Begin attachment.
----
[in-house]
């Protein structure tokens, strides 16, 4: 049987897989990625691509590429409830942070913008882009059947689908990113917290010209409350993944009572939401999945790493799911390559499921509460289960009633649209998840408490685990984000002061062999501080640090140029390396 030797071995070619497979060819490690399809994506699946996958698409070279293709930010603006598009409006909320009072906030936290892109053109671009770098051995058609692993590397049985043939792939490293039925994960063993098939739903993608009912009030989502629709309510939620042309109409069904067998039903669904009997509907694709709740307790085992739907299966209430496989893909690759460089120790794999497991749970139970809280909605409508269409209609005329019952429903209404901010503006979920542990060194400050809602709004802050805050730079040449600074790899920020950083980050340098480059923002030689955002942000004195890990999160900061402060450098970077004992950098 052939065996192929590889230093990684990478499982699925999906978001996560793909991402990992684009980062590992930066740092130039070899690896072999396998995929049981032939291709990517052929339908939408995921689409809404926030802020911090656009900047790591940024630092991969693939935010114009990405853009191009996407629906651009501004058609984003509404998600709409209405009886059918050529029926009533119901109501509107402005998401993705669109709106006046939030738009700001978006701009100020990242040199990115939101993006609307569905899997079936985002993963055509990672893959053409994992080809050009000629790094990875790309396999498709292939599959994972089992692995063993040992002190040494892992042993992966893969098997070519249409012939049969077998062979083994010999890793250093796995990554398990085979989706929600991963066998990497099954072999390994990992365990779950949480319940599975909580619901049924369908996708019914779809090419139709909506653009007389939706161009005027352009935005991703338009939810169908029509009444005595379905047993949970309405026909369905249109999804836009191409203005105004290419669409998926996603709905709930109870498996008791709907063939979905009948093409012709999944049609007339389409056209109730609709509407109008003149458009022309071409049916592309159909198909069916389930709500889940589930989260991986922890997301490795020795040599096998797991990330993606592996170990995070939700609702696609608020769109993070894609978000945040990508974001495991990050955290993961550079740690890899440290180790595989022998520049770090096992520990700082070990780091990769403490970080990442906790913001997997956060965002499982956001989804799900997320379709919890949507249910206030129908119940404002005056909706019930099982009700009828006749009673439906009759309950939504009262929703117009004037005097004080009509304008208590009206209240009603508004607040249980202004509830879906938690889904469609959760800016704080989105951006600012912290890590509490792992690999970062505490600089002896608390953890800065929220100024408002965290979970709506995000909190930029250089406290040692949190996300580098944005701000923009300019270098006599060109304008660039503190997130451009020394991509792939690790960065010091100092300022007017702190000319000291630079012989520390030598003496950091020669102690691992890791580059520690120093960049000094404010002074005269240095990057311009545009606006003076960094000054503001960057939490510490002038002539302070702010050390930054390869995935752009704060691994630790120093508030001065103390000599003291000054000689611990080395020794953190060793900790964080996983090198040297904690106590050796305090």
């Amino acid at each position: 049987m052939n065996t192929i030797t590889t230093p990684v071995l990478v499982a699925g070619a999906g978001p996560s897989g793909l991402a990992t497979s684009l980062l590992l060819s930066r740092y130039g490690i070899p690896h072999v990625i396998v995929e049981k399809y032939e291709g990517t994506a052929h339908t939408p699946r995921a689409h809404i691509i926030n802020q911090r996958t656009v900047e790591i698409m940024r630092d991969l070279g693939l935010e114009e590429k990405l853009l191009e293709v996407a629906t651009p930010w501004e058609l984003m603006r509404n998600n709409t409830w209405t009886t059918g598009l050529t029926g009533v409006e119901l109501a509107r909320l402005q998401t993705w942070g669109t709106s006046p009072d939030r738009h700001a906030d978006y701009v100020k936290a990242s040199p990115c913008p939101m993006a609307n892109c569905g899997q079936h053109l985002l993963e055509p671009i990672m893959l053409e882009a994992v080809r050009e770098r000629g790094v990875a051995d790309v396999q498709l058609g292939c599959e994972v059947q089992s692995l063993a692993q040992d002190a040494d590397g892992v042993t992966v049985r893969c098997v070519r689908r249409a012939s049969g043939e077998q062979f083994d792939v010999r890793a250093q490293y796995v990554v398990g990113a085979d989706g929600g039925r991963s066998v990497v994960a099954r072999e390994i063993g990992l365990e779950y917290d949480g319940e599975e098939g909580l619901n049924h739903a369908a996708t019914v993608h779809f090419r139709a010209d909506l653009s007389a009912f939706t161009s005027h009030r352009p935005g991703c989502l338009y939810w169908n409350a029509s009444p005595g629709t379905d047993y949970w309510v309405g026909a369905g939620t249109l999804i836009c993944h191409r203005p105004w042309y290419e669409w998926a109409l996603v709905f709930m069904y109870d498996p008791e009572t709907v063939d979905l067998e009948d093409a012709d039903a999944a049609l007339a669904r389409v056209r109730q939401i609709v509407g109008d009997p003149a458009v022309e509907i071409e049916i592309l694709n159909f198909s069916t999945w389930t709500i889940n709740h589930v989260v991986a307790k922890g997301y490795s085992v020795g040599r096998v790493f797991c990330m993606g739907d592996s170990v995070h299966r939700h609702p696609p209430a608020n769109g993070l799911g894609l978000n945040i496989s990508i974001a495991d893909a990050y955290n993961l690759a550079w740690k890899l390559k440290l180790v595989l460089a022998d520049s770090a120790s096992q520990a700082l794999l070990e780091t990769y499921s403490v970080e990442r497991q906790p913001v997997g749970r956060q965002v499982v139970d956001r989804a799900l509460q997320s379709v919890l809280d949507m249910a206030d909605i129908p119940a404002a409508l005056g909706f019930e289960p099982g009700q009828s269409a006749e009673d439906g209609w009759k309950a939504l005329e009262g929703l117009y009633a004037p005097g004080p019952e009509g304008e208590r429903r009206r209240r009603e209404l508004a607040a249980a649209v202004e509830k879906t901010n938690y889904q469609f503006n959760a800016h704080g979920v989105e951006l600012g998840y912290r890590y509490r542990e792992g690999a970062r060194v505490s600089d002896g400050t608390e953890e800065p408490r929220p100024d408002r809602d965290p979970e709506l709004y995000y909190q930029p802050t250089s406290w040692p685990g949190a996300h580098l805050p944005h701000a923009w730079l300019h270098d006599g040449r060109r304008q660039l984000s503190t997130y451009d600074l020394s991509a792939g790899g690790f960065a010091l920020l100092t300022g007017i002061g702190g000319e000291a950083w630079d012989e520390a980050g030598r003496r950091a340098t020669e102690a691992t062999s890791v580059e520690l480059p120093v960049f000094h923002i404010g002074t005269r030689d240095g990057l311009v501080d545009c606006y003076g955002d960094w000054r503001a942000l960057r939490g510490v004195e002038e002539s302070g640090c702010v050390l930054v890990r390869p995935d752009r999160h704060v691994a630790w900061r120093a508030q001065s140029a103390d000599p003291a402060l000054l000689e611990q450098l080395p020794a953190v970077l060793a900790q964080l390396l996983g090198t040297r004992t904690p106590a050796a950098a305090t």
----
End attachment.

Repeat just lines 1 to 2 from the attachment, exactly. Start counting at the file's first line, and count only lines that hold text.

[in-house]
């Protein structure tokens, strides 16, 4: 049987897989990625691509590429409830942070913008882009059947689908990113917290010209409350993944009572939401999945790493799911390559499921509460289960009633649209998840408490685990984000002061062999501080640090140029390396 030797071995070619497979060819490690399809994506699946996958698409070279293709930010603006598009409006909320009072906030936290892109053109671009770098051995058609692993590397049985043939792939490293039925994960063993098939739903993608009912009030989502629709309510939620042309109409069904067998039903669904009997509907694709709740307790085992739907299966209430496989893909690759460089120790794999497991749970139970809280909605409508269409209609005329019952429903209404901010503006979920542990060194400050809602709004802050805050730079040449600074790899920020950083980050340098480059923002030689955002942000004195890990999160900061402060450098970077004992950098 052939065996192929590889230093990684990478499982699925999906978001996560793909991402990992684009980062590992930066740092130039070899690896072999396998995929049981032939291709990517052929339908939408995921689409809404926030802020911090656009900047790591940024630092991969693939935010114009990405853009191009996407629906651009501004058609984003509404998600709409209405009886059918050529029926009533119901109501509107402005998401993705669109709106006046939030738009700001978006701009100020990242040199990115939101993006609307569905899997079936985002993963055509990672893959053409994992080809050009000629790094990875790309396999498709292939599959994972089992692995063993040992002190040494892992042993992966893969098997070519249409012939049969077998062979083994010999890793250093796995990554398990085979989706929600991963066998990497099954072999390994990992365990779950949480319940599975909580619901049924369908996708019914779809090419139709909506653009007389939706161009005027352009935005991703338009939810169908029509009444005595379905047993949970309405026909369905249109999804836009191409203005105004290419669409998926996603709905709930109870498996008791709907063939979905009948093409012709999944049609007339389409056209109730609709509407109008003149458009022309071409049916592309159909198909069916389930709500889940589930989260991986922890997301490795020795040599096998797991990330993606592996170990995070939700609702696609608020769109993070894609978000945040990508974001495991990050955290993961550079740690890899440290180790595989022998520049770090096992520990700082070990780091990769403490970080990442906790913001997997956060965002499982956001989804799900997320379709919890949507249910206030129908119940404002005056909706019930099982009700009828006749009673439906009759309950939504009262929703117009004037005097004080009509304008208590009206209240009603508004607040249980202004509830879906938690889904469609959760800016704080989105951006600012912290890590509490792992690999970062505490600089002896608390953890800065929220100024408002965290979970709506995000909190930029250089406290040692949190996300580098944005701000923009300019270098006599060109304008660039503190997130451009020394991509792939690790960065010091100092300022007017702190000319000291630079012989520390030598003496950091020669102690691992890791580059520690120093960049000094404010002074005269240095990057311009545009606006003076960094000054503001960057939490510490002038002539302070702010050390930054390869995935752009704060691994630790120093508030001065103390000599003291000054000689611990080395020794953190060793900790964080996983090198040297904690106590050796305090």